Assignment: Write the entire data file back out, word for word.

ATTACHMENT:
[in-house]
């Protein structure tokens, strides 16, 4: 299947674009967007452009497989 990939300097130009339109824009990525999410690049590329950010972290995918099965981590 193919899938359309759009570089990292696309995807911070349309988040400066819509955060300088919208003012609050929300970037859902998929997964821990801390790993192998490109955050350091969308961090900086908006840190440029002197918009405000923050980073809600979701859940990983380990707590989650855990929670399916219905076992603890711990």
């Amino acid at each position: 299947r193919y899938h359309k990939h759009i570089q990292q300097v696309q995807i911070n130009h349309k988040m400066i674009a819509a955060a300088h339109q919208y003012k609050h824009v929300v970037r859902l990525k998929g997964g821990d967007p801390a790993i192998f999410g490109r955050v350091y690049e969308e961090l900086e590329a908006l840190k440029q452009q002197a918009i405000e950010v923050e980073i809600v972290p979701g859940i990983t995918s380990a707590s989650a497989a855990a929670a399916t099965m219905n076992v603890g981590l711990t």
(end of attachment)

[in-house]
């Protein structure tokens, strides 16, 4: 299947674009967007452009497989 990939300097130009339109824009990525999410690049590329950010972290995918099965981590 193919899938359309759009570089990292696309995807911070349309988040400066819509955060300088919208003012609050929300970037859902998929997964821990801390790993192998490109955050350091969308961090900086908006840190440029002197918009405000923050980073809600979701859940990983380990707590989650855990929670399916219905076992603890711990």
């Amino acid at each position: 299947r193919y899938h359309k990939h759009i570089q990292q300097v696309q995807i911070n130009h349309k988040m400066i674009a819509a955060a300088h339109q919208y003012k609050h824009v929300v970037r859902l990525k998929g997964g821990d967007p801390a790993i192998f999410g490109r955050v350091y690049e969308e961090l900086e590329a908006l840190k440029q452009q002197a918009i405000e950010v923050e980073i809600v972290p979701g859940i990983t995918s380990a707590s989650a497989a855990a929670a399916t099965m219905n076992v603890g981590l711990t």